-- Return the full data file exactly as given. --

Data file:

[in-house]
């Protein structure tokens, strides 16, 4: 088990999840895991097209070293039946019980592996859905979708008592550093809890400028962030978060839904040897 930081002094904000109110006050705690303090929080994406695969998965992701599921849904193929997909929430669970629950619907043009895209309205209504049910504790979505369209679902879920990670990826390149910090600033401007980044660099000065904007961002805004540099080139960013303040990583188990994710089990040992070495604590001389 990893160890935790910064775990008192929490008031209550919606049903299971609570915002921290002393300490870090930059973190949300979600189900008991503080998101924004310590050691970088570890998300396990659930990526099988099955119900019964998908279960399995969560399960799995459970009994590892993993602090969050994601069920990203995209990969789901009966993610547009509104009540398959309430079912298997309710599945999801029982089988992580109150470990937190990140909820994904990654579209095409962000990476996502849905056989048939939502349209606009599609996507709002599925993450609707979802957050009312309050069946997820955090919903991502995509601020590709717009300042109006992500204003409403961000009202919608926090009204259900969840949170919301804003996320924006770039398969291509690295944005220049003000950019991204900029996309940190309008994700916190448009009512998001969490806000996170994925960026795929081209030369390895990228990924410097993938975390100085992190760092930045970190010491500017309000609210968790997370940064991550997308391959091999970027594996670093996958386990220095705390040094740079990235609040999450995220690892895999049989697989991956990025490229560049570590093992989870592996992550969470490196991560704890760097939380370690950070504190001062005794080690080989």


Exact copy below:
[in-house]
């Protein structure tokens, strides 16, 4: 088990999840895991097209070293039946019980592996859905979708008592550093809890400028962030978060839904040897 930081002094904000109110006050705690303090929080994406695969998965992701599921849904193929997909929430669970629950619907043009895209309205209504049910504790979505369209679902879920990670990826390149910090600033401007980044660099000065904007961002805004540099080139960013303040990583188990994710089990040992070495604590001389 990893160890935790910064775990008192929490008031209550919606049903299971609570915002921290002393300490870090930059973190949300979600189900008991503080998101924004310590050691970088570890998300396990659930990526099988099955119900019964998908279960399995969560399960799995459970009994590892993993602090969050994601069920990203995209990969789901009966993610547009509104009540398959309430079912298997309710599945999801029982089988992580109150470990937190990140909820994904990654579209095409962000990476996502849905056989048939939502349209606009599609996507709002599925993450609707979802957050009312309050069946997820955090919903991502995509601020590709717009300042109006992500204003409403961000009202919608926090009204259900969840949170919301804003996320924006770039398969291509690295944005220049003000950019991204900029996309940190309008994700916190448009009512998001969490806000996170994925960026795929081209030369390895990228990924410097993938975390100085992190760092930045970190010491500017309000609210968790997370940064991550997308391959091999970027594996670093996958386990220095705390040094740079990235609040999450995220690892895999049989697989991956990025490229560049570590093992989870592996992550969470490196991560704890760097939380370690950070504190001062005794080690080989």